After we brought the Brady issue to his attention, Gmoser said he reviewed the cases he’s personally prosecuted. He told the I-Team none of those cases had issues that would have resulted in Brady violations by his office.

He recognizes that’s not enough: He recently sent a letter to Butler County’s police chiefs and the sheriff's office informing them he will be better tracking officer misconduct.

It closely mirrors what Deters sends out -- and describes a neighboring county that had "near disastrous consequences" for failing to disclose Brady material.

“It’s likely, I believe, that police officers are going to be less likely to be engaging in conduct that’s going to put them on a blacklist or a Brady list that’s going to jeopardize their employment,” Gmoser said.

Gmoser: Better tracking, communicating needed statewide

But what about officers who have a Brady violation in one county, then leave for a new police job in another county?

That happened with former officer Joseph Redmond. In Colerain Township, internal investigations found he inappropriately used a confidential police database to get personal information about two women.

The first instance, in 2014, involved Redmond’s former fiancee. She accused him of stalking her, an allegation he denies. A year later, a police investigation found he did it again -- this time the information was connected to a different woman who also accused Redmond of stalking her. He denied the stalking claim, but she took out a restraining order.

Other Ohio officers have been charged with a felony or forced to resign -- and give up their ability to be a cop -- for database violations.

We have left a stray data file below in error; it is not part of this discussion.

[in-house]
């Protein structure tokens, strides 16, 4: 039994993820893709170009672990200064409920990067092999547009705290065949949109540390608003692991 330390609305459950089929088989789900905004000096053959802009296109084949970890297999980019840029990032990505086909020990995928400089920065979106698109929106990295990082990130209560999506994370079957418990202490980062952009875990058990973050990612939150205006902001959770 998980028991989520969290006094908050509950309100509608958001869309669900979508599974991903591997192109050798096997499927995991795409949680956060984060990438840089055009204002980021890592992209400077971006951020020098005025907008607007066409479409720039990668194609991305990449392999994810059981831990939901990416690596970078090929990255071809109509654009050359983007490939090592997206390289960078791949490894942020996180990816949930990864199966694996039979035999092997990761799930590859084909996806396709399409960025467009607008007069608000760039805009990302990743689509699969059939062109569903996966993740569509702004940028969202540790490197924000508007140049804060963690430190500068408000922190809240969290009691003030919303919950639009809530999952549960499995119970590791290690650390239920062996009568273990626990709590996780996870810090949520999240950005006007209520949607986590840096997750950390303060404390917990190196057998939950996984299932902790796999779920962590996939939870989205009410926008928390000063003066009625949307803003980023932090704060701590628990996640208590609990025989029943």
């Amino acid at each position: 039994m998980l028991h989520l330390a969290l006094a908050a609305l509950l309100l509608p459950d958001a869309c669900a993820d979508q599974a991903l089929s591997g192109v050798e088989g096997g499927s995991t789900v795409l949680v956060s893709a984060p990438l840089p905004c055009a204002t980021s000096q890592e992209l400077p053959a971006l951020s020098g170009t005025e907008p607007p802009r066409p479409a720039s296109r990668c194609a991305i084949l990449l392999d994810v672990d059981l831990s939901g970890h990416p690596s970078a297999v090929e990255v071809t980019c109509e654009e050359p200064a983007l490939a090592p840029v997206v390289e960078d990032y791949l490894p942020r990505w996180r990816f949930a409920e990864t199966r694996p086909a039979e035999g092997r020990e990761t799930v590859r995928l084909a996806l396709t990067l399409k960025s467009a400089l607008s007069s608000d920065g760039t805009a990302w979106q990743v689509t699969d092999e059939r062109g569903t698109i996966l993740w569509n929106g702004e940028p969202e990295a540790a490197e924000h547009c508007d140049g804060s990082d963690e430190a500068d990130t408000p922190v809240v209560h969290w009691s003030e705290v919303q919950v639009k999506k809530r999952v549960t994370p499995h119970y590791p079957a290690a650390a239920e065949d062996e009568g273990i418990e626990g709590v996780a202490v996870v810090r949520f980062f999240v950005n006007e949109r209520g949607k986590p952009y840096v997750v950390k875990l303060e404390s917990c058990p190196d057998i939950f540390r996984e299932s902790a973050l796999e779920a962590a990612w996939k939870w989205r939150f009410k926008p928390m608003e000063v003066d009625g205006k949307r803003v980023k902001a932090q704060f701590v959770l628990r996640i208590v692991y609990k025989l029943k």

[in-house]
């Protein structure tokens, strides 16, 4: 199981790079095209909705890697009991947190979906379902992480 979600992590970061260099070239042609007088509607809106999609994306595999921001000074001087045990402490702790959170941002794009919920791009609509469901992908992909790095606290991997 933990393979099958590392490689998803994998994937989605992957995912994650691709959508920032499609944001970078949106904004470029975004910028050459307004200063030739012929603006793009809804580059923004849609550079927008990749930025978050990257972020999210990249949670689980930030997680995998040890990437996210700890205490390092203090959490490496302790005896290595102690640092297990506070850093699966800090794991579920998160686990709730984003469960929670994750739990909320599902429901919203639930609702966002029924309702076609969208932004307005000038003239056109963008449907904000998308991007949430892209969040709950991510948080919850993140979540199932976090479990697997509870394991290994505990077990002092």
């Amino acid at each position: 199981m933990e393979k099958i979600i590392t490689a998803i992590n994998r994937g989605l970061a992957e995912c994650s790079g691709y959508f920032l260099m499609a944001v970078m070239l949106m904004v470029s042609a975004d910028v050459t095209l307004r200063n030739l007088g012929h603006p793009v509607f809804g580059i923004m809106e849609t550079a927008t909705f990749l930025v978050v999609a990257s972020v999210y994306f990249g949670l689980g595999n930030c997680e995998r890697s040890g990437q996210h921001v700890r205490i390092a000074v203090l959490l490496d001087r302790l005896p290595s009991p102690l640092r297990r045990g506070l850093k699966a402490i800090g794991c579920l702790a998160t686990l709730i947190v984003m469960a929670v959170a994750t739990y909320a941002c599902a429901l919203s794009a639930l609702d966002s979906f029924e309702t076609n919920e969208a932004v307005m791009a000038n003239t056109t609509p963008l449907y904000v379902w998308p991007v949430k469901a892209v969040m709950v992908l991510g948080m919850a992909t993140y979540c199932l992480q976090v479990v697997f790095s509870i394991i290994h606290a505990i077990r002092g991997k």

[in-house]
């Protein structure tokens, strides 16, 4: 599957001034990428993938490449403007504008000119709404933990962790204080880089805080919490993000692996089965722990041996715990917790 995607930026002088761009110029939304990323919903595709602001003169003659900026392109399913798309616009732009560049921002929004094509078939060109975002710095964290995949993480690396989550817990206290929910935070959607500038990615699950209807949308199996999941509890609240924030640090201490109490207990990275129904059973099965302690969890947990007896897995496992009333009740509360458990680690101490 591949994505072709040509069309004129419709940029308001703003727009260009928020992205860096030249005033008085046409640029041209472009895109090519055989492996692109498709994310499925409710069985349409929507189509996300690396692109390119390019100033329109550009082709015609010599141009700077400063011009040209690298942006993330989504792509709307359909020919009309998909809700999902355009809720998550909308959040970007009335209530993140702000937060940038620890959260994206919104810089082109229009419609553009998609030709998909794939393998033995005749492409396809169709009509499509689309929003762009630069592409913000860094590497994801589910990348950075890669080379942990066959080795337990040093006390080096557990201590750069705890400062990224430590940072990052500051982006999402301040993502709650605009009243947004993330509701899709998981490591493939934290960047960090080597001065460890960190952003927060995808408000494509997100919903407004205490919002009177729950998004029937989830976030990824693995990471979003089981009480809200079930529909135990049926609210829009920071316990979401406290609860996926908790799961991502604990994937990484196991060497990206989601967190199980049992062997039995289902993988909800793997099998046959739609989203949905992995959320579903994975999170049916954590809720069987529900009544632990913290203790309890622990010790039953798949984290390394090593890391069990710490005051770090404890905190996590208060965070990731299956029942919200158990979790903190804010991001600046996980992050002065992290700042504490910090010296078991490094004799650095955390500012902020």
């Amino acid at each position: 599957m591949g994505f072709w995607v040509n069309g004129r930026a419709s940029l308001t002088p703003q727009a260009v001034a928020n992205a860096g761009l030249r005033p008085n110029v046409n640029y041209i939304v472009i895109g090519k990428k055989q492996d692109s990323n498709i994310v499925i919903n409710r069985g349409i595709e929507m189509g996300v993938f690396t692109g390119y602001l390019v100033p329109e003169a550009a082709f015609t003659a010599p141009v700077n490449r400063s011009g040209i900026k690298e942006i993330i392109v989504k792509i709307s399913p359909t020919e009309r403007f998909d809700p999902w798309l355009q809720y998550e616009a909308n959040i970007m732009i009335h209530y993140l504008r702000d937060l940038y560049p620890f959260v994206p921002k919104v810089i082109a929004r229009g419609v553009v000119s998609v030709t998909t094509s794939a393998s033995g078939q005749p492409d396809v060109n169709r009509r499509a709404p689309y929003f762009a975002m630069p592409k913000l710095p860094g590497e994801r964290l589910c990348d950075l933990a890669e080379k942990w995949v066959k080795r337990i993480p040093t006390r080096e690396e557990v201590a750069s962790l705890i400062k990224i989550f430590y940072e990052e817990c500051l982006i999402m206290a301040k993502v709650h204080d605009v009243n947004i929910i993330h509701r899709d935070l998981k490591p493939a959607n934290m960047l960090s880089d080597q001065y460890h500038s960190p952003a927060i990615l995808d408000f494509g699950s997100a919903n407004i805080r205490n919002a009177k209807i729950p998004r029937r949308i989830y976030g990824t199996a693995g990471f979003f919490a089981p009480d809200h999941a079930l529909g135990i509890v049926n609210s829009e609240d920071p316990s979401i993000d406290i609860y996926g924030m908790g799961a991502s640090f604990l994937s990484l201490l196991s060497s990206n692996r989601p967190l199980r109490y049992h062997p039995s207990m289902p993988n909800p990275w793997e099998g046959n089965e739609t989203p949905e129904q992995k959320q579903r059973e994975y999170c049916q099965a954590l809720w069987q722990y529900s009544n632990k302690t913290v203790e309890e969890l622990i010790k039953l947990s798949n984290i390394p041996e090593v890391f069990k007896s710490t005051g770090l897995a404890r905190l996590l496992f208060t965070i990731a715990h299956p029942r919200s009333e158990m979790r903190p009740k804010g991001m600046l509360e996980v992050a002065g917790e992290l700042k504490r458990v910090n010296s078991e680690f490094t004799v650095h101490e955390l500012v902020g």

The Hamilton County Prosecutor's Office declined to file charges.

Redmond did resign -- and ended up on Deters’ list of three dozen officers with Brady violations. But he did not give up his law enforcement certificate.

He then found a new job in law enforcement, spending about eight months with the New Miami Police Department in Butler County -- Gmoser’s jurisdiction. New Miami’s police chief even lobbied the state to get Redmond access to the database again.

In getting another police job, he was hardly alone: About a dozen officers have found new jobs as police officers after resigning or being fired due to disciplinary action locally in the past three years.

 

We found that, sometimes, departments fail to do basic background checks that would quickly expose reasons to not hire officers who have run into trouble elsewhere.

Law enforcement experts told the I-Team this system makes it easier for police officers accused of repeated wrongdoing to remain in law enforcement.

Redmond eventually resigned from New Miami, too.

Gmoser wants a better way to know if officers had Brady violations as they move from county to county. He believes prosecutors should share their Brady lists, and that the state should create and maintain a database of police disciplinary records that could be Brady violations.

“Kicking the can down the road is not the solution,” he said. “There has to be some way of tracking this material.”

Digital Reporter Dan Monk, multimedia producer Brian Niesz, as well as freelance journalists Laura Consolo, Kevin Eigelbach,Hannah Hagedorn and Roxanna Swift, contributed to this report.